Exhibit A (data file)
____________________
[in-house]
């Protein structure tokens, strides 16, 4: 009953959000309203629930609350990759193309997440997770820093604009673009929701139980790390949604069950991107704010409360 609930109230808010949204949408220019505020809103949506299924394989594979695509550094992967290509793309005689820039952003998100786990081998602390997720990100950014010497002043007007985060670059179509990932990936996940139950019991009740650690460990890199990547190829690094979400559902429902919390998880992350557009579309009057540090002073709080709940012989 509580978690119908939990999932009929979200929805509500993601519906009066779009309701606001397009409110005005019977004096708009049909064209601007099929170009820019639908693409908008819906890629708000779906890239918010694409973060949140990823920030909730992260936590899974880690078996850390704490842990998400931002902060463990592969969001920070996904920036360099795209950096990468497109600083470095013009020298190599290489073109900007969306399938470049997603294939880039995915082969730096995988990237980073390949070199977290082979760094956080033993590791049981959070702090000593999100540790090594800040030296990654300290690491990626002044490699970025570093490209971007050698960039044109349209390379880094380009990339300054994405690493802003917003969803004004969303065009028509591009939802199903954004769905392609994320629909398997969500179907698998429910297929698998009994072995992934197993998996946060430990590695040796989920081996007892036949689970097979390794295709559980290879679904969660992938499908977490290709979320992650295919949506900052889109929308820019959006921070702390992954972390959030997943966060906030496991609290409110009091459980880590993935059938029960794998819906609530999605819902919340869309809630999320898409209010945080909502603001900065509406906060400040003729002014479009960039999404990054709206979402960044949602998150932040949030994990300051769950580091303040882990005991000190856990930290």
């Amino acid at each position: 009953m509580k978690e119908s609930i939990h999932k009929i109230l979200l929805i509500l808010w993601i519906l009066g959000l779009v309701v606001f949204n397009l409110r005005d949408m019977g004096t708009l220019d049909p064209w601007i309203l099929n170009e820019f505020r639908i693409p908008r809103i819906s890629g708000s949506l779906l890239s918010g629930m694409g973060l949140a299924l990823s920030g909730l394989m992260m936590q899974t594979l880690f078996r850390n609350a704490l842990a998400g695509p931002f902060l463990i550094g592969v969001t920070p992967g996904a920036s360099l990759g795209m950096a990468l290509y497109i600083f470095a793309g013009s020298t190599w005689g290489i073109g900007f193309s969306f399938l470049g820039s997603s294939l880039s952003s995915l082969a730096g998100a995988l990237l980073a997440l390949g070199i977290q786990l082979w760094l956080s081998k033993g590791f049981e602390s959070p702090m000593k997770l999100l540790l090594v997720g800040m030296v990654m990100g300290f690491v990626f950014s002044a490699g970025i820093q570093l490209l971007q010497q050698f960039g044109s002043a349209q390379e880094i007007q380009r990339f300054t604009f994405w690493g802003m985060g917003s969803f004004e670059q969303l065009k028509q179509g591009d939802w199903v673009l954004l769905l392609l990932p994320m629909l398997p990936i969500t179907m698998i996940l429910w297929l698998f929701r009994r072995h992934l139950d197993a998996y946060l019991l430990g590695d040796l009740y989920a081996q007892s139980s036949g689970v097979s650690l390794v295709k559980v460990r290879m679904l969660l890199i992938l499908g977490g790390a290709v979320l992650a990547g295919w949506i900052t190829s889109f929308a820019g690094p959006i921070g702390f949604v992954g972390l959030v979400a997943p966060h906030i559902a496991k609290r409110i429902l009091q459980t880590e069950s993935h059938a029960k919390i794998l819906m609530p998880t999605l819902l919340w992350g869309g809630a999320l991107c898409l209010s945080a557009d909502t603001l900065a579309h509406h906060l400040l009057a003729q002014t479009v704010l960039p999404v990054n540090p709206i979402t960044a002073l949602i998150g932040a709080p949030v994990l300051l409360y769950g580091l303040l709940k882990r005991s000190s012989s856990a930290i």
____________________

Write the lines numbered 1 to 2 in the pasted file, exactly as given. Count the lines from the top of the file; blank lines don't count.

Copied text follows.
[in-house]
């Protein structure tokens, strides 16, 4: 009953959000309203629930609350990759193309997440997770820093604009673009929701139980790390949604069950991107704010409360 609930109230808010949204949408220019505020809103949506299924394989594979695509550094992967290509793309005689820039952003998100786990081998602390997720990100950014010497002043007007985060670059179509990932990936996940139950019991009740650690460990890199990547190829690094979400559902429902919390998880992350557009579309009057540090002073709080709940012989 509580978690119908939990999932009929979200929805509500993601519906009066779009309701606001397009409110005005019977004096708009049909064209601007099929170009820019639908693409908008819906890629708000779906890239918010694409973060949140990823920030909730992260936590899974880690078996850390704490842990998400931002902060463990592969969001920070996904920036360099795209950096990468497109600083470095013009020298190599290489073109900007969306399938470049997603294939880039995915082969730096995988990237980073390949070199977290082979760094956080033993590791049981959070702090000593999100540790090594800040030296990654300290690491990626002044490699970025570093490209971007050698960039044109349209390379880094380009990339300054994405690493802003917003969803004004969303065009028509591009939802199903954004769905392609994320629909398997969500179907698998429910297929698998009994072995992934197993998996946060430990590695040796989920081996007892036949689970097979390794295709559980290879679904969660992938499908977490290709979320992650295919949506900052889109929308820019959006921070702390992954972390959030997943966060906030496991609290409110009091459980880590993935059938029960794998819906609530999605819902919340869309809630999320898409209010945080909502603001900065509406906060400040003729002014479009960039999404990054709206979402960044949602998150932040949030994990300051769950580091303040882990005991000190856990930290």